Monday, September 15, 2008

The Life And Times Of Another Indian Homemaker.

A maid of mine was very worried when she and around thirty other residents were told to vacate a plot they occupied . She spent sleepless nights; all her belongings were packed in case they had to leave. Fearing everyday would be the last day she had a home, a job and her dhobi shop.

I told her not to worry; nobody could evict her if she had her papers. Didn't she say her mother was given the land by a visiting political leader? She told me; only ten huts were given with proper papers to ten women. Her mother was one of them. It was a small village, no electricity, far from even the outskirts of the city. That land had no value at that time.

Now, a few years ago, new construction started in that area, a residential complex, a school and some shops opened. Middle class families moved into the area. Suddenly new jobs were created for maids, dhobi, raddiwala, grocery store delivery boys, car cleaners etc. Some of the local people got sheets of tin and tarpaulin and put up shabby sheds and rented them to these workers who came from nearby villages. Where did they put up these sheds? On the same plot my maid also illegally occupied. The land did not belong to any of them! They charged extra if the tenant took an electricity connection. Where did this electric connection come from? They all had TVs!

My maid needed to stay here, because here, close to her mother, she felt safer. Her husband lay, all day, in a drunken stupor. She had found work. Her three children were going to a local school; she knew she could turn to us if she needed urgent cash. She had bought an old colour TV from an employer, a mixer grinder and an old gas stove from another. She had a 'godrej' cupboard to protect her belongings. (There was no way to lock the 'house' which was made up of some sheets of tin, tarpaulin, used car covers etc.) And I was happy hearing the progress she was making in life, all on her own. And then she made another shed – on public land, and rented it for Rs 500/- to a young boy who worked in a restaurant.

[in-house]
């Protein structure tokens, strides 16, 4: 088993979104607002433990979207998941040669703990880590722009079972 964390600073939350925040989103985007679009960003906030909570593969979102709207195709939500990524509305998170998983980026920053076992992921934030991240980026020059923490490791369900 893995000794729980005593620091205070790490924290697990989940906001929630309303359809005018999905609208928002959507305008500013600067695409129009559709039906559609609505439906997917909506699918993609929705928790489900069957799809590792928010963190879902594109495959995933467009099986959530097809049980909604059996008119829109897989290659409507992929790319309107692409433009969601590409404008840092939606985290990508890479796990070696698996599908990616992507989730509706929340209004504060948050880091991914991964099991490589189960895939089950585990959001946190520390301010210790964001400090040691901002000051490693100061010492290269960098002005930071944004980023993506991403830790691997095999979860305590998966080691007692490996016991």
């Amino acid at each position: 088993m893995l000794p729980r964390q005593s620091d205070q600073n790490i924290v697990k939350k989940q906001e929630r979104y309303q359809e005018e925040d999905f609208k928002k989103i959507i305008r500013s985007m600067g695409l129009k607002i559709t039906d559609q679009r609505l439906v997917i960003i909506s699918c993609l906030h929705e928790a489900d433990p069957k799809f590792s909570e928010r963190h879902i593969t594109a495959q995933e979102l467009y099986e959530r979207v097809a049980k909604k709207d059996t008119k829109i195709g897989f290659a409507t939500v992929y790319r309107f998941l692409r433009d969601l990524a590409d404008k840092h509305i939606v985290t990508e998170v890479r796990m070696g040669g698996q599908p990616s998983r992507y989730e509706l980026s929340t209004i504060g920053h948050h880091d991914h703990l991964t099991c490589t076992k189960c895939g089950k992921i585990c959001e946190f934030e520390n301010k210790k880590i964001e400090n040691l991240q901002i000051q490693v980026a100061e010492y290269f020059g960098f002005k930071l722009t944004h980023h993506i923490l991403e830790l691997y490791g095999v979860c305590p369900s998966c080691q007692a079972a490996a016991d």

Life wasn’t easy here. Liquor became readily available. Her husband remained drunk all day. His creepy friends visited them and she worried about her young daughters. She was beaten almost every evening for little things she did wrong. When her mother tried to intervene, she was pushed and she fell so hard she cut her chin. The whole neighborhood was the same. Most of the men and young boys were addicted to alcohol and evenings were always noisy. Women screaming, children howling, men yelling, she said she wished he would die.*

“If it’s such a sad situation why don’t you just leave him?” But of course he won’t leave her. I had seen enough such cases to know leaving him was not an option. He used to follow her to make sure she was not spending the money she earned on some other man! And one evening he persuaded her to come to a pond where women washed clothes in the mornings, once there, he tried to drown her, saying he knew she had a lover.

The slum grew. She had been there for two years when the talk of encroachment and eviction started. The ten small huts had become a slum of thirty by now. She considered her options.